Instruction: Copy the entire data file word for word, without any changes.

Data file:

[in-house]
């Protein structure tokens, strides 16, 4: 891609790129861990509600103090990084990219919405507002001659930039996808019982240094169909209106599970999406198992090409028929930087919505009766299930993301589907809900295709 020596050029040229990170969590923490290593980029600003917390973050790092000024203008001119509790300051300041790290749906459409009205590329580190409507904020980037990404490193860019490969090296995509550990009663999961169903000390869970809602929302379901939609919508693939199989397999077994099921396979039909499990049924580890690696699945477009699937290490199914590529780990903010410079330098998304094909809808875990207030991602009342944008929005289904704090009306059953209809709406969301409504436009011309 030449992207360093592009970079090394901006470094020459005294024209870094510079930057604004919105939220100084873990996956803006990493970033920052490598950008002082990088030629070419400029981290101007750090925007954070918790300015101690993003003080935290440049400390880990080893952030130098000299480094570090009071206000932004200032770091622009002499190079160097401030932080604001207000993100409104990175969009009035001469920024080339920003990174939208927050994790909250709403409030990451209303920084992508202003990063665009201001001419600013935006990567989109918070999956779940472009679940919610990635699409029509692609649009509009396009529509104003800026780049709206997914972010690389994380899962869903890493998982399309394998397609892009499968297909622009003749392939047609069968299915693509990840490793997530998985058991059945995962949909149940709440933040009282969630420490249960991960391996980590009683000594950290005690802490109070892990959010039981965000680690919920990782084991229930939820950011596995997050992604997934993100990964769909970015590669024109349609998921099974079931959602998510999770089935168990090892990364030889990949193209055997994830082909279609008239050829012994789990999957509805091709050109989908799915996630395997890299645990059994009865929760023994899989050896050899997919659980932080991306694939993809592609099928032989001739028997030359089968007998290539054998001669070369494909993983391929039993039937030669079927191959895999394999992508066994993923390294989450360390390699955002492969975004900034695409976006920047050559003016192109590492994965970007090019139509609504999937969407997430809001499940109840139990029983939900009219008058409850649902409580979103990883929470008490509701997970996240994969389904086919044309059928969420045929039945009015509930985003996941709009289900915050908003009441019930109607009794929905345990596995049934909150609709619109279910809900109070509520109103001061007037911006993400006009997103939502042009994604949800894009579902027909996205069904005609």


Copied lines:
[in-house]
């Protein structure tokens, strides 16, 4: 891609790129861990509600103090990084990219919405507002001659930039996808019982240094169909209106599970999406198992090409028929930087919505009766299930993301589907809900295709 020596050029040229990170969590923490290593980029600003917390973050790092000024203008001119509790300051300041790290749906459409009205590329580190409507904020980037990404490193860019490969090296995509550990009663999961169903000390869970809602929302379901939609919508693939199989397999077994099921396979039909499990049924580890690696699945477009699937290490199914590529780990903010410079330098998304094909809808875990207030991602009342944008929005289904704090009306059953209809709406969301409504436009011309 030449992207360093592009970079090394901006470094020459005294024209870094510079930057604004919105939220100084873990996956803006990493970033920052490598950008002082990088030629070419400029981290101007750090925007954070918790300015101690993003003080935290440049400390880990080893952030130098000299480094570090009071206000932004200032770091622009002499190079160097401030932080604001207000993100409104990175969009009035001469920024080339920003990174939208927050994790909250709403409030990451209303920084992508202003990063665009201001001419600013935006990567989109918070999956779940472009679940919610990635699409029509692609649009509009396009529509104003800026780049709206997914972010690389994380899962869903890493998982399309394998397609892009499968297909622009003749392939047609069968299915693509990840490793997530998985058991059945995962949909149940709440933040009282969630420490249960991960391996980590009683000594950290005690802490109070892990959010039981965000680690919920990782084991229930939820950011596995997050992604997934993100990964769909970015590669024109349609998921099974079931959602998510999770089935168990090892990364030889990949193209055997994830082909279609008239050829012994789990999957509805091709050109989908799915996630395997890299645990059994009865929760023994899989050896050899997919659980932080991306694939993809592609099928032989001739028997030359089968007998290539054998001669070369494909993983391929039993039937030669079927191959895999394999992508066994993923390294989450360390390699955002492969975004900034695409976006920047050559003016192109590492994965970007090019139509609504999937969407997430809001499940109840139990029983939900009219008058409850649902409580979103990883929470008490509701997970996240994969389904086919044309059928969420045929039945009015509930985003996941709009289900915050908003009441019930109607009794929905345990596995049934909150609709619109279910809900109070509520109103001061007037911006993400006009997103939502042009994604949800894009579902027909996205069904005609």